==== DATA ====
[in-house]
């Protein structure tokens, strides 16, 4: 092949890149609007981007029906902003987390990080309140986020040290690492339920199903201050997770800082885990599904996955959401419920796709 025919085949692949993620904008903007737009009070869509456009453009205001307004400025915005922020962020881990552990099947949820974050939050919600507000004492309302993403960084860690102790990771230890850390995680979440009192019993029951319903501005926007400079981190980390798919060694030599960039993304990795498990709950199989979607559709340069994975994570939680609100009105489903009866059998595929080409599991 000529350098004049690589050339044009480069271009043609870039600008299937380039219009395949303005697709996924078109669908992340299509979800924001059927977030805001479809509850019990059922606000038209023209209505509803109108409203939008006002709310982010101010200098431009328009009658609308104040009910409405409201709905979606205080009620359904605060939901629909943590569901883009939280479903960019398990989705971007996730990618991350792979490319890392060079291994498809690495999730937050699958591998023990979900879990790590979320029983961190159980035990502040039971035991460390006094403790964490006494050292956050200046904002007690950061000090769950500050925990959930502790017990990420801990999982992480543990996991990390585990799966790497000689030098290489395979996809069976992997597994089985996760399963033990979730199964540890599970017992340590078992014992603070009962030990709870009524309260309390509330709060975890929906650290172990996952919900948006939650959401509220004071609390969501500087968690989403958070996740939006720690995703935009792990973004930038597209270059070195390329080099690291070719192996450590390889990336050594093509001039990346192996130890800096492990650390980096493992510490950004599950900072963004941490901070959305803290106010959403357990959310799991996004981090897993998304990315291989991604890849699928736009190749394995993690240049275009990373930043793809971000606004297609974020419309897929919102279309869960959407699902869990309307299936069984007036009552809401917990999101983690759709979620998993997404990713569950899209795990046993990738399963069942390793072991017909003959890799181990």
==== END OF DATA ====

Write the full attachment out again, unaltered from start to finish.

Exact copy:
[in-house]
């Protein structure tokens, strides 16, 4: 092949890149609007981007029906902003987390990080309140986020040290690492339920199903201050997770800082885990599904996955959401419920796709 025919085949692949993620904008903007737009009070869509456009453009205001307004400025915005922020962020881990552990099947949820974050939050919600507000004492309302993403960084860690102790990771230890850390995680979440009192019993029951319903501005926007400079981190980390798919060694030599960039993304990795498990709950199989979607559709340069994975994570939680609100009105489903009866059998595929080409599991 000529350098004049690589050339044009480069271009043609870039600008299937380039219009395949303005697709996924078109669908992340299509979800924001059927977030805001479809509850019990059922606000038209023209209505509803109108409203939008006002709310982010101010200098431009328009009658609308104040009910409405409201709905979606205080009620359904605060939901629909943590569901883009939280479903960019398990989705971007996730990618991350792979490319890392060079291994498809690495999730937050699958591998023990979900879990790590979320029983961190159980035990502040039971035991460390006094403790964490006494050292956050200046904002007690950061000090769950500050925990959930502790017990990420801990999982992480543990996991990390585990799966790497000689030098290489395979996809069976992997597994089985996760399963033990979730199964540890599970017992340590078992014992603070009962030990709870009524309260309390509330709060975890929906650290172990996952919900948006939650959401509220004071609390969501500087968690989403958070996740939006720690995703935009792990973004930038597209270059070195390329080099690291070719192996450590390889990336050594093509001039990346192996130890800096492990650390980096493992510490950004599950900072963004941490901070959305803290106010959403357990959310799991996004981090897993998304990315291989991604890849699928736009190749394995993690240049275009990373930043793809971000606004297609974020419309897929919102279309869960959407699902869990309307299936069984007036009552809401917990999101983690759709979620998993997404990713569950899209795990046993990738399963069942390793072991017909003959890799181990």